Jimmy Snyder (he changed his name from Dimetrios Georgios Synodinos) grew up in Steubenville, Ohio -- he and Dean Martin grew up together. He is probably remembered today, if at all, for those insulting comments he made about African Americans being better athletes because they were bred that way by slave owners (he also talked about coaching being the only thing left for white people -- this was when he was at a restaurant when a reporter asked him about Martin Luther King's birthday). Greek reportedly expressed regret over what he said, and numerous people, while not defending his comments, said that he had never displayed any racist tendencies. He got fired anyway, and disappeared into the ether. We're coming up on the 25-year anniversary of those comments, if you want to feel a bit older.
Tuesday, October 23, 2012
And then there's another girl, and she is everywhere. Everyone notices her. She is impossible to miss, though she's small. She has short blonde hair, and this gap-tooth smile, and her pink socks are pulled above her knees. She chases after the ball exuberantly. That's the big thing. Wherever the ball goes, she goes full of spirit and hope. The ball bounces this way, she runs this way, it's kicked back, she quickly turns and runs back. This happens again and again, this constant shift of direction, but she never seems to tire, and she never seems to get frustrated. She is so small that at one point the coach simply picks her up to put her in a different defensive spot. She is pure energy and pure joy, and people in the small crowd find themselves cheering for her and calling her name.
Wednesday, October 17, 2012
Tuesday night in Detroit, with the game on the line, with the series on the line, with the season on the line, New York Yankees manager Joe Girardi allowed Raul Ibanez to hit against a lefty when Alex Rodriguez was on the bench.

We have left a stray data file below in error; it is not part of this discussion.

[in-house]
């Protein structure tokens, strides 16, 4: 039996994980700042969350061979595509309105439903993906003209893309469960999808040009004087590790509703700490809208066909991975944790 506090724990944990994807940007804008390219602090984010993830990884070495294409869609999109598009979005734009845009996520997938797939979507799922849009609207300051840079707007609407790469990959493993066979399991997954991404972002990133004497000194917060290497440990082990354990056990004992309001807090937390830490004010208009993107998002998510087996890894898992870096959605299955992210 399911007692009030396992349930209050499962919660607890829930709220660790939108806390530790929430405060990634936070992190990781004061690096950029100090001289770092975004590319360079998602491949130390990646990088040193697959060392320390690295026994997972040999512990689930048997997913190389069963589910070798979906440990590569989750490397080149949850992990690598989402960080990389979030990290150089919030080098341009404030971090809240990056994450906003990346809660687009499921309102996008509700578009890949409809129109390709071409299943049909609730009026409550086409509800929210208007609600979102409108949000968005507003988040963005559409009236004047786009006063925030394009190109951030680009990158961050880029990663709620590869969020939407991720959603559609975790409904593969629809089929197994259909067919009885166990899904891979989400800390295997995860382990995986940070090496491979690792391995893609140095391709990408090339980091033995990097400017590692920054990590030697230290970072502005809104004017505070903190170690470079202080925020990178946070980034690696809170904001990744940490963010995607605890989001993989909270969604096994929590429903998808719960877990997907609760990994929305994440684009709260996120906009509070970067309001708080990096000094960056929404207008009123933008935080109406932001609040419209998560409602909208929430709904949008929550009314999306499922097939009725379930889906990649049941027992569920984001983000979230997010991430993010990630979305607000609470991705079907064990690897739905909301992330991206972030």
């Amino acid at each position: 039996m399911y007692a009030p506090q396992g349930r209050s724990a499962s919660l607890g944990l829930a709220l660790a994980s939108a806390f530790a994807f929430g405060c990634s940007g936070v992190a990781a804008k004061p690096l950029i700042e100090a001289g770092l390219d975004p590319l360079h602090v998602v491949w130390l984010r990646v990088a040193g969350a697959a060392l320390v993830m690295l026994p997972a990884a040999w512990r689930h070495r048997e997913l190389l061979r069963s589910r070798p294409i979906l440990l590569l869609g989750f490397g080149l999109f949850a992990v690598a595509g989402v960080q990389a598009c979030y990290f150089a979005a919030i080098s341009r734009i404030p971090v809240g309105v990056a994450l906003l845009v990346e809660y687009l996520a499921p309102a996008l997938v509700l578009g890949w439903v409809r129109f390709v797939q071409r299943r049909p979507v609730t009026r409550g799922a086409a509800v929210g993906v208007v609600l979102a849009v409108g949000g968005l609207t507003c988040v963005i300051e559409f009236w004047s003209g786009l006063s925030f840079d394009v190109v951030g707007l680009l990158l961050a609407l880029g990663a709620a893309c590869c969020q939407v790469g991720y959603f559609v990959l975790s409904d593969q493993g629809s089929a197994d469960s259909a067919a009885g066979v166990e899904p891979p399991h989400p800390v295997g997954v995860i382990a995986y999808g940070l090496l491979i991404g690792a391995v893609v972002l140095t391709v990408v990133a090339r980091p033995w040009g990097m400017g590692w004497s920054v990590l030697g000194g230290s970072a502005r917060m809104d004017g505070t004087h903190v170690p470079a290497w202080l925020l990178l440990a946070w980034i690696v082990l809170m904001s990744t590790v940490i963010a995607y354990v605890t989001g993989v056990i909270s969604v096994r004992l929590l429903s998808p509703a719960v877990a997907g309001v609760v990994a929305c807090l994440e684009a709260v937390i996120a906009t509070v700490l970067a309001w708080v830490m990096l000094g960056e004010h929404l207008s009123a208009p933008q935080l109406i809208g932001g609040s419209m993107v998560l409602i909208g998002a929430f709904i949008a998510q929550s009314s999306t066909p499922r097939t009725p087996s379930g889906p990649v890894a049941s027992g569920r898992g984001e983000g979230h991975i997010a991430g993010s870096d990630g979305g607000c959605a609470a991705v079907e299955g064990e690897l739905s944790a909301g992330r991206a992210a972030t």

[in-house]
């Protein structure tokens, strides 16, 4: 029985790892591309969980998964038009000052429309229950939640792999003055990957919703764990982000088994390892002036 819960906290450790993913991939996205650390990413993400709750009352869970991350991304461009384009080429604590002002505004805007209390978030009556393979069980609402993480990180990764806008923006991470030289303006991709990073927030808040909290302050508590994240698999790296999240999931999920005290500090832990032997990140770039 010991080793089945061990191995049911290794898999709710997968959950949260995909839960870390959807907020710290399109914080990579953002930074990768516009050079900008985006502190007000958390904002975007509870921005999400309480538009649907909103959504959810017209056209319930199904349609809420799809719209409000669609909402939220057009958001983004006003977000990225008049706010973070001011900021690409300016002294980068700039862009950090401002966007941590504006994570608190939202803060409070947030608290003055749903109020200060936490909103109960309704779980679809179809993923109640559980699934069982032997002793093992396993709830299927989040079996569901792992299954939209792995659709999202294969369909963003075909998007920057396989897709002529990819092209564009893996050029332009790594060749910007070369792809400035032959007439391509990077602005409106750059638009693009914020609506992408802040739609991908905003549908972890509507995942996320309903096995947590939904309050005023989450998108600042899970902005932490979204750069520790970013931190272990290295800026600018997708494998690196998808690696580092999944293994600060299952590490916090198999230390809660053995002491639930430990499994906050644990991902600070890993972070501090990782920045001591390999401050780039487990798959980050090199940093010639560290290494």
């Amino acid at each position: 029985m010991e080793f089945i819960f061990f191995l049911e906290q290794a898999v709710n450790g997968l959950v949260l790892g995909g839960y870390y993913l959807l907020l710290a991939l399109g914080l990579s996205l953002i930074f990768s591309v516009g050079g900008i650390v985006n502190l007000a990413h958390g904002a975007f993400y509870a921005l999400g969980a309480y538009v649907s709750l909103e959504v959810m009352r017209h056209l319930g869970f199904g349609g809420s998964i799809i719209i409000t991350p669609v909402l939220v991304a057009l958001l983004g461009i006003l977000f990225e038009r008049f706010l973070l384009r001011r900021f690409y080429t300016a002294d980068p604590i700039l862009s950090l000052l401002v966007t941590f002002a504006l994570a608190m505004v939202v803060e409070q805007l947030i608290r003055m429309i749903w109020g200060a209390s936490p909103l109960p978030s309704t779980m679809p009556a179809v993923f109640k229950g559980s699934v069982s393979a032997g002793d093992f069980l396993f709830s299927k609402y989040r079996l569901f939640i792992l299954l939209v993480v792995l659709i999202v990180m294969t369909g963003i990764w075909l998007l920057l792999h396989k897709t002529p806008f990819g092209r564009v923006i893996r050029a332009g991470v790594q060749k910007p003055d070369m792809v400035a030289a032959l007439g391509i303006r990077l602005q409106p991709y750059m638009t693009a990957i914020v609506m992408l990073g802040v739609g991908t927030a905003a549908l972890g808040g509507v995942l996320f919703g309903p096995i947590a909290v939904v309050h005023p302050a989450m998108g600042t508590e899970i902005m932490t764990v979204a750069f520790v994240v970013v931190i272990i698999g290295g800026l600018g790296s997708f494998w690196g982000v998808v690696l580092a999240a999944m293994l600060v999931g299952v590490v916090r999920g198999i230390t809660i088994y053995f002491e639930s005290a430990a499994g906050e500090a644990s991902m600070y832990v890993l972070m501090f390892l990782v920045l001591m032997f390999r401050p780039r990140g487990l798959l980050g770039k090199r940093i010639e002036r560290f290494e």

Could you imagine those words being written even three weeks ago, much less six months or a year or two years ago?
Sunday, October 14, 2012
Saturday, October 13, 2012
Here's what I wish Dick Stockton had said in the ninth inning of that absurd St. Louis-Washington game last night: For those of you just joining us here in Washington, you've missed a lot. The St. Louis Cardinals were almost run over by a boulder. Then, after being chased by an angry tribe of natives and ambushed by Nazis, they found themselves in a pit of snakes ...
When I was in high school, this would be in the early 1980s, I decided for a time to get serious about collecting baseball cards. This is the sort of thing high school kids do, I think, when they are not getting dates. I had collected baseball cards as a kid, but that was different, more about the social experience, flipping cards, trading cards, putting cards in the spokes of my bicycle and all that. My Mom, following the Mom Handbook of my generation, threw out my card collection one day when I wasn't looking, and I have come to believe those shoeboxes of baseball cards were filled with Mickey Mantle rookie cards, Sandy Koufax rookie cards, Willie Mays rookie cards even though all of these people played years before I was born, much less before I started collecting cards.